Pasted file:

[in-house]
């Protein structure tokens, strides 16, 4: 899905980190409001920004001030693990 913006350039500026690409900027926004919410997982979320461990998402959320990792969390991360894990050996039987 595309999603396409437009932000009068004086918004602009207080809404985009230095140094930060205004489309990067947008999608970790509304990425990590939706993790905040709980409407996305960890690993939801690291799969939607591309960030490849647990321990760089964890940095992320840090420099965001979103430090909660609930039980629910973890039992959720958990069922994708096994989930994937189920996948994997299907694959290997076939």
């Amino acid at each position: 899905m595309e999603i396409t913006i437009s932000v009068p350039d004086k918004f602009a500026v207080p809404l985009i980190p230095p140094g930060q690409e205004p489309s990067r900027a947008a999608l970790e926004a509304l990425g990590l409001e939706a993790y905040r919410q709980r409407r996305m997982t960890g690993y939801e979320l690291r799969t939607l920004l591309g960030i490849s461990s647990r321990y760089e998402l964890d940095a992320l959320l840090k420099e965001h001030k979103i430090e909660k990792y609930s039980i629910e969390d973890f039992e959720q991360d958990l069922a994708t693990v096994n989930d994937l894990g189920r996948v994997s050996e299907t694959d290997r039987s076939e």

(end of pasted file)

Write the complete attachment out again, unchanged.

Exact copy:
[in-house]
């Protein structure tokens, strides 16, 4: 899905980190409001920004001030693990 913006350039500026690409900027926004919410997982979320461990998402959320990792969390991360894990050996039987 595309999603396409437009932000009068004086918004602009207080809404985009230095140094930060205004489309990067947008999608970790509304990425990590939706993790905040709980409407996305960890690993939801690291799969939607591309960030490849647990321990760089964890940095992320840090420099965001979103430090909660609930039980629910973890039992959720958990069922994708096994989930994937189920996948994997299907694959290997076939």
């Amino acid at each position: 899905m595309e999603i396409t913006i437009s932000v009068p350039d004086k918004f602009a500026v207080p809404l985009i980190p230095p140094g930060q690409e205004p489309s990067r900027a947008a999608l970790e926004a509304l990425g990590l409001e939706a993790y905040r919410q709980r409407r996305m997982t960890g690993y939801e979320l690291r799969t939607l920004l591309g960030i490849s461990s647990r321990y760089e998402l964890d940095a992320l959320l840090k420099e965001h001030k979103i430090e909660k990792y609930s039980i629910e969390d973890f039992e959720q991360d958990l069922a994708t693990v096994n989930d994937l894990g189920r996948v994997s050996e299907t694959d290997r039987s076939e």